Sionaidh Douglas-Scott, European law expert

The constitutional law expert takes Agnes Frimston through the obstacle course that lies ahead as Britain negotiates Article 50 and its exit from the European Union

The World Today Updated 26 November 2020 Published 2 August 2016 5 minute READ

Agnes Frimston

Deputy Editor, The World Today

There was a lot of talk during the referendum campaign about sovereignty. What does it mean?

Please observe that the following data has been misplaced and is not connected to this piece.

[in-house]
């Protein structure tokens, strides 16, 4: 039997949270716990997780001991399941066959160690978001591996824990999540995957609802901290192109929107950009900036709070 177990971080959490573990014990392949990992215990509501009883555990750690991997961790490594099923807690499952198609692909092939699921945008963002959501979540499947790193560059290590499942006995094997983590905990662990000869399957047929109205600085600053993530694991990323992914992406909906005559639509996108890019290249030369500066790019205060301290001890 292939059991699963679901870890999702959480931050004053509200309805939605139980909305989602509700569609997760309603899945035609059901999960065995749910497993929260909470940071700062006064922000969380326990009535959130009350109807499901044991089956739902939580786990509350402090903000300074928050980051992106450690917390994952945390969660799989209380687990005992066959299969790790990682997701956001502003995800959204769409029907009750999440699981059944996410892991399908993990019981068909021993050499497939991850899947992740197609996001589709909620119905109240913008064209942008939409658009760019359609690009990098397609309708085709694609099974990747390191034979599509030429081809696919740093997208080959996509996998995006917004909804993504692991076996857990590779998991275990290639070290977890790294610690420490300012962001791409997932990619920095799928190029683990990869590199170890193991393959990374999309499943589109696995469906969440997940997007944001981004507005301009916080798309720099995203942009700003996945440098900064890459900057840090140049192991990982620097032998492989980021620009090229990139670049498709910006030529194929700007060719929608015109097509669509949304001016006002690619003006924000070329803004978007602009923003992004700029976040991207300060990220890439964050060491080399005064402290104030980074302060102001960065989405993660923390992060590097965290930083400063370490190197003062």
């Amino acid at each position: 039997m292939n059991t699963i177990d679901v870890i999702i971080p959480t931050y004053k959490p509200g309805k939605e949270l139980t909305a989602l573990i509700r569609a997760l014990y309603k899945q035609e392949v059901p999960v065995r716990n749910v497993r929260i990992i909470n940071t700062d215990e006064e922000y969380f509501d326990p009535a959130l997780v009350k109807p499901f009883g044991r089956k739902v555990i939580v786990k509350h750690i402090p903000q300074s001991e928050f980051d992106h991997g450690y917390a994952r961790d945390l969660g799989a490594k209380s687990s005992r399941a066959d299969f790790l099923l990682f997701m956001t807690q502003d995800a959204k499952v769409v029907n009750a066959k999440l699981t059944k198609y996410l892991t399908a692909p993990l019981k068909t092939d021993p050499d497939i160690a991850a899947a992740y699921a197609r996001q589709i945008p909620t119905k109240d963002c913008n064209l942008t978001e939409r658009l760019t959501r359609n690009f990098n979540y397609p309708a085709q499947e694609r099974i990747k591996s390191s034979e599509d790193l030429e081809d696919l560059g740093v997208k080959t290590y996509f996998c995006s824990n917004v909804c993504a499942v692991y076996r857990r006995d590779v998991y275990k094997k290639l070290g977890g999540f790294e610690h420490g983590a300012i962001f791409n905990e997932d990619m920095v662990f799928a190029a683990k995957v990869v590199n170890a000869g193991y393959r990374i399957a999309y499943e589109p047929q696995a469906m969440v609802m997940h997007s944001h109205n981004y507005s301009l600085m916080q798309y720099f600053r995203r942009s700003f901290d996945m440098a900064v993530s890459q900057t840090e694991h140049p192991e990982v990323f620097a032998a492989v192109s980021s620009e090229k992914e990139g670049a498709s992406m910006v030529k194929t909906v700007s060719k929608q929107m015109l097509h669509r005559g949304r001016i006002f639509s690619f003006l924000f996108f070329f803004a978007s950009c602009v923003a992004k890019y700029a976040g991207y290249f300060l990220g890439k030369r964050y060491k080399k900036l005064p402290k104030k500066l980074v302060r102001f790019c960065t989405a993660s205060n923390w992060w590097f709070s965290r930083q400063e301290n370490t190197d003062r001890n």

In this country it makes sense to talk in terms of three different types of sovereignty: popular, parliamentary, and external. Popular sovereignty is when you have people voting and expressing their wishes directly. Britain – or at least England and Wales – has never rested its constitution on the concept of popular sovereignty. We have a representative democracy based on parliamentary sovereignty. As for external sovereignty, it simply means that every state is sovereign in its relations with other states in the world. At first sight, it looks like joining the EU compromises that because you’ve given up a bit of that sovereignty to Brussels or the European Court of Justice. But the whole point of international law is that countries choose to pool sovereignty because of the advantages of doing that.

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